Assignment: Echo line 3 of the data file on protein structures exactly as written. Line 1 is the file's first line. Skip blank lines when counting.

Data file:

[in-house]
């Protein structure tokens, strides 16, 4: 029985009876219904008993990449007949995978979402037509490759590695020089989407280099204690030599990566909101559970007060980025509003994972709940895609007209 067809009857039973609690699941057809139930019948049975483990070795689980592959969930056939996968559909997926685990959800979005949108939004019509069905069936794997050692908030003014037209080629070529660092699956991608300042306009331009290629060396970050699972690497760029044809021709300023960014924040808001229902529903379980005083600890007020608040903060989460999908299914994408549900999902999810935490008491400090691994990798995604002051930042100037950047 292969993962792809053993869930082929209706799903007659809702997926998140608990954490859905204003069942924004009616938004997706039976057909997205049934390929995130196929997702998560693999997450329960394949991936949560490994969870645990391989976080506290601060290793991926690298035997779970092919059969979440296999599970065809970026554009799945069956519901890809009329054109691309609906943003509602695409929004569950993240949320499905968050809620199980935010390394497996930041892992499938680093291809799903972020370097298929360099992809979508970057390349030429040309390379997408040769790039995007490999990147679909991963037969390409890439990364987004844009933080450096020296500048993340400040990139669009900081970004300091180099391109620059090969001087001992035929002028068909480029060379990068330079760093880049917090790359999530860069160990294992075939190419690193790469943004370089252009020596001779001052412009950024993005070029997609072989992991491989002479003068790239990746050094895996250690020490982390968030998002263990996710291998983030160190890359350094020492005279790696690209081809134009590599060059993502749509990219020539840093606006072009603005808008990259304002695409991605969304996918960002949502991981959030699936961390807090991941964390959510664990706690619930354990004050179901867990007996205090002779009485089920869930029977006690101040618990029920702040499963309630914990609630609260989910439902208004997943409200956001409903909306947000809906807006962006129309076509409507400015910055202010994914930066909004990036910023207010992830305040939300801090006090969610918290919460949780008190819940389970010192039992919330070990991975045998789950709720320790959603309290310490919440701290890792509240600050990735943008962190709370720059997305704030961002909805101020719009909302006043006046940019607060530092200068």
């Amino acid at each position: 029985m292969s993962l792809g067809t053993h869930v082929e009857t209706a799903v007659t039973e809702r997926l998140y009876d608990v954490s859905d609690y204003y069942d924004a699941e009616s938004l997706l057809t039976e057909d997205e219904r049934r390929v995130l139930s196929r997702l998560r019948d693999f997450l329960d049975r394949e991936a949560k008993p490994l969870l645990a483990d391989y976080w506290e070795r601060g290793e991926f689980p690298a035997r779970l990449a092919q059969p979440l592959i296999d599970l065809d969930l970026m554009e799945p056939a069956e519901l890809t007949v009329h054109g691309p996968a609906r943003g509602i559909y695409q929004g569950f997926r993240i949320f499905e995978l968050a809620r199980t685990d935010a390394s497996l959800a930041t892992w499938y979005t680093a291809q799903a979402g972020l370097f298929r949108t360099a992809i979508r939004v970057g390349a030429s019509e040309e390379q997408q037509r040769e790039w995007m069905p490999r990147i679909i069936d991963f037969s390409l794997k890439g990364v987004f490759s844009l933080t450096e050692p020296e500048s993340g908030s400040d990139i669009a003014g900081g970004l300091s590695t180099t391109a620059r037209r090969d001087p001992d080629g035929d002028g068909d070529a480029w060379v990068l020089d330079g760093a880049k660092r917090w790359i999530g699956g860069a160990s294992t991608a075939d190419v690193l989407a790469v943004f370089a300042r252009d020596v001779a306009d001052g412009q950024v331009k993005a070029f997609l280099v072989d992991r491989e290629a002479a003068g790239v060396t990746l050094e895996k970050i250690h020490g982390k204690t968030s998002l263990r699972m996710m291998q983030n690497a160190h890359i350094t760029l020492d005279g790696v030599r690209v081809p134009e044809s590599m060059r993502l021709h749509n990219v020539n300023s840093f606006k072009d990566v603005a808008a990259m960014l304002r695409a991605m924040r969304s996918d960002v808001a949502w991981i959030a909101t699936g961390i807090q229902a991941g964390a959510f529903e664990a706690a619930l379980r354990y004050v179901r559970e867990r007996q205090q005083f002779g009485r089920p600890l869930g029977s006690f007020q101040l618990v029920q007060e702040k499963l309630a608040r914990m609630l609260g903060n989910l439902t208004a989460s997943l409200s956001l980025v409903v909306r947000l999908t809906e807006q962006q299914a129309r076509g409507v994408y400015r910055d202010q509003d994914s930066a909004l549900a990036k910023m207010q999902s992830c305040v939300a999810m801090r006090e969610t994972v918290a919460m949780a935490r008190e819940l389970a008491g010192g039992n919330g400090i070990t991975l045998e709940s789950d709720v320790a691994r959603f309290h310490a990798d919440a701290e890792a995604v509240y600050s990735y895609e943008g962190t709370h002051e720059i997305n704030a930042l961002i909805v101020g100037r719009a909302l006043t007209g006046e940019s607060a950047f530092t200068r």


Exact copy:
């Amino acid at each position: 029985m292969s993962l792809g067809t053993h869930v082929e009857t209706a799903v007659t039973e809702r997926l998140y009876d608990v954490s859905d609690y204003y069942d924004a699941e009616s938004l997706l057809t039976e057909d997205e219904r049934r390929v995130l139930s196929r997702l998560r019948d693999f997450l329960d049975r394949e991936a949560k008993p490994l969870l645990a483990d391989y976080w506290e070795r601060g290793e991926f689980p690298a035997r779970l990449a092919q059969p979440l592959i296999d599970l065809d969930l970026m554009e799945p056939a069956e519901l890809t007949v009329h054109g691309p996968a609906r943003g509602i559909y695409q929004g569950f997926r993240i949320f499905e995978l968050a809620r199980t685990d935010a390394s497996l959800a930041t892992w499938y979005t680093a291809q799903a979402g972020l370097f298929r949108t360099a992809i979508r939004v970057g390349a030429s019509e040309e390379q997408q037509r040769e790039w995007m069905p490999r990147i679909i069936d991963f037969s390409l794997k890439g990364v987004f490759s844009l933080t450096e050692p020296e500048s993340g908030s400040d990139i669009a003014g900081g970004l300091s590695t180099t391109a620059r037209r090969d001087p001992d080629g035929d002028g068909d070529a480029w060379v990068l020089d330079g760093a880049k660092r917090w790359i999530g699956g860069a160990s294992t991608a075939d190419v690193l989407a790469v943004f370089a300042r252009d020596v001779a306009d001052g412009q950024v331009k993005a070029f997609l280099v072989d992991r491989e290629a002479a003068g790239v060396t990746l050094e895996k970050i250690h020490g982390k204690t968030s998002l263990r699972m996710m291998q983030n690497a160190h890359i350094t760029l020492d005279g790696v030599r690209v081809p134009e044809s590599m060059r993502l021709h749509n990219v020539n300023s840093f606006k072009d990566v603005a808008a990259m960014l304002r695409a991605m924040r969304s996918d960002v808001a949502w991981i959030a909101t699936g961390i807090q229902a991941g964390a959510f529903e664990a706690a619930l379980r354990y004050v179901r559970e867990r007996q205090q005083f002779g009485r089920p600890l869930g029977s006690f007020q101040l618990v029920q007060e702040k499963l309630a608040r914990m609630l609260g903060n989910l439902t208004a989460s997943l409200s956001l980025v409903v909306r947000l999908t809906e807006q962006q299914a129309r076509g409507v994408y400015r910055d202010q509003d994914s930066a909004l549900a990036k910023m207010q999902s992830c305040v939300a999810m801090r006090e969610t994972v918290a919460m949780a935490r008190e819940l389970a008491g010192g039992n919330g400090i070990t991975l045998e709940s789950d709720v320790a691994r959603f309290h310490a990798d919440a701290e890792a995604v509240y600050s990735y895609e943008g962190t709370h002051e720059i997305n704030a930042l961002i909805v101020g100037r719009a909302l006043t007209g006046e940019s607060a950047f530092t200068r």